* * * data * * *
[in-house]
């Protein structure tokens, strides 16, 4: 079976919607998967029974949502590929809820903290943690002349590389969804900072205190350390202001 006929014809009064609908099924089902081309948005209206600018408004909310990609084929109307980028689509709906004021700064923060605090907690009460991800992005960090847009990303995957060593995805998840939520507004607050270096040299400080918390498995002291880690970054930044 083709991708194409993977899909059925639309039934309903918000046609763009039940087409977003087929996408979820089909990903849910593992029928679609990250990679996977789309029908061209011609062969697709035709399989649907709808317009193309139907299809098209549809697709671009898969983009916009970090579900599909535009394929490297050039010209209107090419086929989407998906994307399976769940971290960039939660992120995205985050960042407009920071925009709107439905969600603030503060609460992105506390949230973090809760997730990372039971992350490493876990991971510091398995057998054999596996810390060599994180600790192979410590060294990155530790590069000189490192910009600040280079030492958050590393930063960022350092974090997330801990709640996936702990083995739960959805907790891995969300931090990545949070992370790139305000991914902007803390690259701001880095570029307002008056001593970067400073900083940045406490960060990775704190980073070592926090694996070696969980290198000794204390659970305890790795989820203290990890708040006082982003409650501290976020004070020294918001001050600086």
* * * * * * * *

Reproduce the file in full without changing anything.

[in-house]
């Protein structure tokens, strides 16, 4: 079976919607998967029974949502590929809820903290943690002349590389969804900072205190350390202001 006929014809009064609908099924089902081309948005209206600018408004909310990609084929109307980028689509709906004021700064923060605090907690009460991800992005960090847009990303995957060593995805998840939520507004607050270096040299400080918390498995002291880690970054930044 083709991708194409993977899909059925639309039934309903918000046609763009039940087409977003087929996408979820089909990903849910593992029928679609990250990679996977789309029908061209011609062969697709035709399989649907709808317009193309139907299809098209549809697709671009898969983009916009970090579900599909535009394929490297050039010209209107090419086929989407998906994307399976769940971290960039939660992120995205985050960042407009920071925009709107439905969600603030503060609460992105506390949230973090809760997730990372039971992350490493876990991971510091398995057998054999596996810390060599994180600790192979410590060294990155530790590069000189490192910009600040280079030492958050590393930063960022350092974090997330801990709640996936702990083995739960959805907790891995969300931090990545949070992370790139305000991914902007803390690259701001880095570029307002008056001593970067400073900083940045406490960060990775704190980073070592926090694996070696969980290198000794204390659970305890790795989820203290990890708040006082982003409650501290976020004070020294918001001050600086």